Reduced dental anxiety among children with internet-based CBT
Researchers at Karolinska Institutet have developed an accessible therapy for children and adolescents suffering from dental phobia. The study, published in the Journal of Medical Internet Research, shows that guided internet-based CBT is highly effective in reducing anxiety and increasing the ability to deal with dental treatment. One year later, half of the children were completely free of their phobia.
Dental anxiety often begins in childhood or adolescence, and can develop into a phobia with avoidance, strong negative feelings and thoughts aimed at dental care. Avoidance of dental care often leads to poor oral health, untreated caries or other dental problems.
Cognitive behavioural therapy (CBT) is an effective treatment for most forms of specific phobia. However, with regard to children and adolescents with dental phobia, there are organisational, financial and geographic obstacles to providing such therapy. Researchers in this study have therefore developed an internet-based CBT treatment that they have tested in an open, uncontrolled study of 18 patients between the ages of 8 and 15.
Treatment continued for 12 weeks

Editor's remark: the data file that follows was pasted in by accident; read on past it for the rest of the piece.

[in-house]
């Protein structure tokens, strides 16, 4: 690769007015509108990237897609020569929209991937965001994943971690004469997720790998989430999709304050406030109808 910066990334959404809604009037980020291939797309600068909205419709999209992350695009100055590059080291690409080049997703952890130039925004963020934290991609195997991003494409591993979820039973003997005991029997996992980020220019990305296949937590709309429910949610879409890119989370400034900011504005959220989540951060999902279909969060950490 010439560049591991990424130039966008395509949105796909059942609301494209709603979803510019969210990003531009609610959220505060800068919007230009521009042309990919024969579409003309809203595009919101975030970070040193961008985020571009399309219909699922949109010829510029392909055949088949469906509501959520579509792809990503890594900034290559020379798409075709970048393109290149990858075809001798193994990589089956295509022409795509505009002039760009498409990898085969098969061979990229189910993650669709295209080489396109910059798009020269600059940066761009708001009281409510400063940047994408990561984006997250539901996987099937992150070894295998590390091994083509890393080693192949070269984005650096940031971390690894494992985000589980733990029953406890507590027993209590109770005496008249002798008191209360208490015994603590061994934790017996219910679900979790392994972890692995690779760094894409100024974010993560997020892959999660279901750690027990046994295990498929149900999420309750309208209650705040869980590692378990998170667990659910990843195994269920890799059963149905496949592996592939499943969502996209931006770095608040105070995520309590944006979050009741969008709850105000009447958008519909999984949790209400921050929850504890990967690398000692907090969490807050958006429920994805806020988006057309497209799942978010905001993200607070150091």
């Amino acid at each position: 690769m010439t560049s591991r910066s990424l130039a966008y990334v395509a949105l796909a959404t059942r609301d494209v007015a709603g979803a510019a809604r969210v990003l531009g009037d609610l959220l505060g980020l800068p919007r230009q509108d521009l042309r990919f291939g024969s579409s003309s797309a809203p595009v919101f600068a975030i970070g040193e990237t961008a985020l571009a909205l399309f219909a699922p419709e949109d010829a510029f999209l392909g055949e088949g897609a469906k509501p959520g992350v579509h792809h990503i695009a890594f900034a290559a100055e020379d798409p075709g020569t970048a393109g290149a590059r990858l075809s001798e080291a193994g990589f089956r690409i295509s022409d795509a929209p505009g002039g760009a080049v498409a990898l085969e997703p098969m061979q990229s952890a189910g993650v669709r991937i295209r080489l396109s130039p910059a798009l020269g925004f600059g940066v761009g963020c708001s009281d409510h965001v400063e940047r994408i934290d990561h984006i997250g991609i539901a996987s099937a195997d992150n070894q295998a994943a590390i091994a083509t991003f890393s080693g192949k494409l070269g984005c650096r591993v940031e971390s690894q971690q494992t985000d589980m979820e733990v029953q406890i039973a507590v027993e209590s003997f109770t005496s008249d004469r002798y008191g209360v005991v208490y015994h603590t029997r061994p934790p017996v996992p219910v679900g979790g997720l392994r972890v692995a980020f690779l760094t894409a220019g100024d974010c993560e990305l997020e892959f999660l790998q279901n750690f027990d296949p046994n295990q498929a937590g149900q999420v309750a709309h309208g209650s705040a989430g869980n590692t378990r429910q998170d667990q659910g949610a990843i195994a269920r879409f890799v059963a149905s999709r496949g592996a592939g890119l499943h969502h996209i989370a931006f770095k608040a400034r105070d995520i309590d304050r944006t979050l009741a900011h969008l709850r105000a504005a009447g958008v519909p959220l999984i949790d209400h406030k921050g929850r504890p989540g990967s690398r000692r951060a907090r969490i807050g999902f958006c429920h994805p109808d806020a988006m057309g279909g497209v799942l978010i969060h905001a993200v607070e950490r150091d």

During the study, participants used an internet platform to obtain weekly online guidance from a psychologist via a chat system. Treatment continued for 12 weeks and included texts, animations and dental-related video clips. The treatment also included an exercise package with a dental mirror, probe, local anaesthetic and cannula delivered to the home of the child/parent(s) with detailed instructions for the exercises. Through therapy and guidance from the psychologist, the home-based exercises were linked to real exposure and training visits to dental clinics around Sweden.
The results show a statistically and clinically-significant increase in the children's ability to manage dental treatment. The internet-based CBT also increased children's and parents' self-efficacy, led to fewer negative thoughts and reduced anxiety aimed at dental treatment. At a one-year follow up, 53 per cent of the children were completely free of their dental phobia.
Surprisingly strong effects
"Even though we expected positive effects from the therapy, it was still surprising to see the scope of improvement and the strong effects of the therapy among the patients, given that they did not have a single physical meeting with the psychologist," explains Shervin Shahnavaz at Karolinska Institutet's Department of Dental Medicine who is the researcher behind the development of the therapy.
The researchers now hope to be able to repeat the results in an ongoing randomised controlled trial.